At first my good morning’s that were shared in the PM would get the queerest of looks. People would check their watches, try and correct me, respond with their relativity statements “I guess it’s morning somewhere”, some would even ask me where was I from. However one thing was consistent, other than those adamantly adherent to societal standards, most would smile, laugh, and respond with a “good morning” themselves. Some people at my workplace even started picking up the habit of only saying “good morning”, regardless of the time of day. The corrections and surprises I expected, the smiles and laughs were welcomed, the good morning replies were a little surprising, and the picking up of the habit, in all honesty, was close to shocking. The warmness with which this incorrect use of “good morning” was received got me thinking and keenly observing how people greeted each other. Those hours of observation revealed a very interesting truth about language; words both have a definition and a meaning.

Growing up we are encouraged, or forced, to learn the correct definitions of words. Definitions were essential to language whether for spelling purposes, grammar lessons, communication exercises, or in some rare cases parents starting to groom a lawyer in the family; but words also have associated meanings. Things that we intrinsically know, whether it is how something is said, or the manner and timing in which it is said. Strong evidence of this can be found in corporate emails, whereby definition the emails are very polite, but by meaning are very snarky, and even sometimes rude. The same thing can be said about how we greet each other. According to the definition, the “good” should be followed by the time of day, signifying a greeting in the present. The associated meanings however can be very different. “Good night” is often used to communicate the day is over and I’m done with this interaction. “Good evening” tends to mean the day is winding down, or in Jamaica it can mean I’m wearing a suit and I’m at a formal function. “Good afternoon” is more than often accompanied by the thought, what is for lunch? When is lunch? Or I just had lunch. “Good morning” however is the only greeting out of all of them that no matter how it is said, if even said begrudgingly, is a welcome of the new day. To take it a step further, you could say “good morning” is a welcome of a new opportunity.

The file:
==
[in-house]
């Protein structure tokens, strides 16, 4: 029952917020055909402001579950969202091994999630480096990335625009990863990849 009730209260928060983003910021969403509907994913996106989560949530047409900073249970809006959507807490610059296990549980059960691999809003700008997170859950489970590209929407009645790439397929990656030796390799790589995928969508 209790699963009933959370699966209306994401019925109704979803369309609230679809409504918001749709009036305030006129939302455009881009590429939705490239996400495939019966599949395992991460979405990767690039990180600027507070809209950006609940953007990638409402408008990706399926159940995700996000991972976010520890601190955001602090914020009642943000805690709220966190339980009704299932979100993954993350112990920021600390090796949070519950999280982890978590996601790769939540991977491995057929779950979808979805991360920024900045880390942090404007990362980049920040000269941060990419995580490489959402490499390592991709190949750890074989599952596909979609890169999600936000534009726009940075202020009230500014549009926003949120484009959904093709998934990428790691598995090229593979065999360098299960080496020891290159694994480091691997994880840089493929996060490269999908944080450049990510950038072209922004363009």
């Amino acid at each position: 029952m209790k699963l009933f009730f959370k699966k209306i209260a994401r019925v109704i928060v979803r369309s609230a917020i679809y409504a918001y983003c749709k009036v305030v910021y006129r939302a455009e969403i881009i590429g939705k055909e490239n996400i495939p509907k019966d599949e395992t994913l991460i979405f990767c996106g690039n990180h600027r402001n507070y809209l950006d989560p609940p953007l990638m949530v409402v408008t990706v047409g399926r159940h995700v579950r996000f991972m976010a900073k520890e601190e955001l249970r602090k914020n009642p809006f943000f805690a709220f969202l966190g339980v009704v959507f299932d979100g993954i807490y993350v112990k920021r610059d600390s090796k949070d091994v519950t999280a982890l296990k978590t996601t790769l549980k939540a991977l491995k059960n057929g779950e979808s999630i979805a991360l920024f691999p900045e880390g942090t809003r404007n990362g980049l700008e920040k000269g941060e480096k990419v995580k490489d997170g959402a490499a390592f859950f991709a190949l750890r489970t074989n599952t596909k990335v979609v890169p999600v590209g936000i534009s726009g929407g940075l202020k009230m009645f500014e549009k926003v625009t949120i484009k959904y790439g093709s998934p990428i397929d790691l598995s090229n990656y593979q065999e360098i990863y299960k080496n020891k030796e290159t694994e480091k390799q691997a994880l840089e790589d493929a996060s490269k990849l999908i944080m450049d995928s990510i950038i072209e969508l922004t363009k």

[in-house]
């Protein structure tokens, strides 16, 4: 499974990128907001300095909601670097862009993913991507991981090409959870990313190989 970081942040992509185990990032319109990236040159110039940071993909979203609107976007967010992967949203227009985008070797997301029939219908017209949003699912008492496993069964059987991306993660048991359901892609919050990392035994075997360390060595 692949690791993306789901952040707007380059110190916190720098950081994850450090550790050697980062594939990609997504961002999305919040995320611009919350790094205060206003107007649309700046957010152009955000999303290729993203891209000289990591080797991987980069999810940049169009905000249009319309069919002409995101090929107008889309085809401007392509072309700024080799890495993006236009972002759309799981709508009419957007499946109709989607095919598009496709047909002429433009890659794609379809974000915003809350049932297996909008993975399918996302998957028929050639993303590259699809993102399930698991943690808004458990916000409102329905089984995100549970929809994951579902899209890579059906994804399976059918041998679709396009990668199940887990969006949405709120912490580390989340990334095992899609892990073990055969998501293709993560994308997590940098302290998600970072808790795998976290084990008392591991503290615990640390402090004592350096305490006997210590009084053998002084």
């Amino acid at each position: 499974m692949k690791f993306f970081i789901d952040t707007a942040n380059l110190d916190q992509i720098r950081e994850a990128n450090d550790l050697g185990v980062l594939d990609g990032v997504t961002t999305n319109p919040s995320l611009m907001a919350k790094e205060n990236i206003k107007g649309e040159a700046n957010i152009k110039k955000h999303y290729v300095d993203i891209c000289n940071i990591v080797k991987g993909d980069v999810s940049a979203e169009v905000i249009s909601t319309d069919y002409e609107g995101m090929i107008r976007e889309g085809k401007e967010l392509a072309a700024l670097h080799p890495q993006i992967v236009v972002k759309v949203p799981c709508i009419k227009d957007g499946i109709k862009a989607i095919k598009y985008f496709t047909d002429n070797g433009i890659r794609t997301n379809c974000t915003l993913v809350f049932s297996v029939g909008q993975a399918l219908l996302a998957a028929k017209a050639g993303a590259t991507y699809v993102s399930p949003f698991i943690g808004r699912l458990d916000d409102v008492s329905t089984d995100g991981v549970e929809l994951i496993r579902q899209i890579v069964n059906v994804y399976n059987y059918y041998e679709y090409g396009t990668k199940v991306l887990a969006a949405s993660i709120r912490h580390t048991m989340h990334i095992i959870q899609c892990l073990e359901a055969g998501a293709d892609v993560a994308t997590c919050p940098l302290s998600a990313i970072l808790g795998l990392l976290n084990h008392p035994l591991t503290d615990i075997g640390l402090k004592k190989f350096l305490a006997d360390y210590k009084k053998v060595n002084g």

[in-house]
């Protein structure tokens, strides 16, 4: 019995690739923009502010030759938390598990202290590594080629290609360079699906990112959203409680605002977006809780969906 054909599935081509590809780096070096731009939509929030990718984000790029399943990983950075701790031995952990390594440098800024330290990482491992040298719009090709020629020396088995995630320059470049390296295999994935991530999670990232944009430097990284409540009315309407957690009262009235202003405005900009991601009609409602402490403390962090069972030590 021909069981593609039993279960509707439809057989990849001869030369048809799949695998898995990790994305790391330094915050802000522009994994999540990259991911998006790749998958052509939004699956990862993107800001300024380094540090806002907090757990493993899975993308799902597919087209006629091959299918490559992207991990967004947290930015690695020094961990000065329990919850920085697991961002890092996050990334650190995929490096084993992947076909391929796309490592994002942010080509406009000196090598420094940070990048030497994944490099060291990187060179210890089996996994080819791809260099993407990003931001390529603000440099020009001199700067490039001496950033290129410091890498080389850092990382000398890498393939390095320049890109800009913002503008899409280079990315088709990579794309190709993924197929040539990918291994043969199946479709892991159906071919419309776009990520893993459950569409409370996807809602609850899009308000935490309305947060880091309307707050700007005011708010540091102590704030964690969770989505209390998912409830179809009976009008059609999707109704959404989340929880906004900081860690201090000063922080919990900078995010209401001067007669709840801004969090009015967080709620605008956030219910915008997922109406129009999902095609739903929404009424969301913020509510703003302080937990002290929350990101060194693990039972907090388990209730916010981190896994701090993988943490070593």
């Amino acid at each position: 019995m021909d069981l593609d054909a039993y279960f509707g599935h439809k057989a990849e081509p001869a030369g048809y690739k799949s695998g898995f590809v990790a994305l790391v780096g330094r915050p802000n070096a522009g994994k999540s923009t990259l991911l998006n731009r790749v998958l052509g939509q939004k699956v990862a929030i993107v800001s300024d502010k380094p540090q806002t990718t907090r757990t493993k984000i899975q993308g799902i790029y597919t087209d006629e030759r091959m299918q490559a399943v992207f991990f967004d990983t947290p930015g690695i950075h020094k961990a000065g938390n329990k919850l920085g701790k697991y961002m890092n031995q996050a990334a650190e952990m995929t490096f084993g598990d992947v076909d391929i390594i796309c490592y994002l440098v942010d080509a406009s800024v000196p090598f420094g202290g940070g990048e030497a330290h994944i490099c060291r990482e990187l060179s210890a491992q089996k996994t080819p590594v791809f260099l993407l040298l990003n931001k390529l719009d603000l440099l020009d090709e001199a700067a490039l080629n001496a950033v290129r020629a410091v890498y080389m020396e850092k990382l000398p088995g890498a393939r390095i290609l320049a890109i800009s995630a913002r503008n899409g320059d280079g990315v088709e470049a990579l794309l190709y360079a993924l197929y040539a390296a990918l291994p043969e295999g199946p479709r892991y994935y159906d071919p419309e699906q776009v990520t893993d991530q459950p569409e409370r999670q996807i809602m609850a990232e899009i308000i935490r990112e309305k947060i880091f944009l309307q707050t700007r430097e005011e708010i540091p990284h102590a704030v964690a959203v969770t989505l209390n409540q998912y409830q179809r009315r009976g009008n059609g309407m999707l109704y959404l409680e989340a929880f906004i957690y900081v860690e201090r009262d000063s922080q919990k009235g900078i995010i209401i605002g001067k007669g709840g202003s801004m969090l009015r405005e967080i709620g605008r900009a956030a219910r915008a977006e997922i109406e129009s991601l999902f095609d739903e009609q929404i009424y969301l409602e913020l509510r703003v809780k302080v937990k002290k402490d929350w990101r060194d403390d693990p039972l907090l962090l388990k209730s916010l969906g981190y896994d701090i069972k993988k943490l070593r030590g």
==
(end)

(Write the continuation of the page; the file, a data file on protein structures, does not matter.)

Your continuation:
I believe this is the reason behind the acceptance, the smiles, the laughs, the replies, and the adoption of “good morning”. It’s not a word choice issue, or a cool slang, or a quirky thing to do, it’s an energy thing. It’s a deeper meaning than definition thing. It’s a deep unconscious welcome to a new opportunity that each of us yearns for whether we say it out loud or not. So next time you get the chance share a “good morning”, and enjoy the confusion, the smile, the possible reply, and in time maybe even the adoption. With just two words, you could brighten somebody’s day, give them a smile they never had, and possibly begin fostering a change to their world. With just a little positive energy sent through two words. GOOD MORNING!!!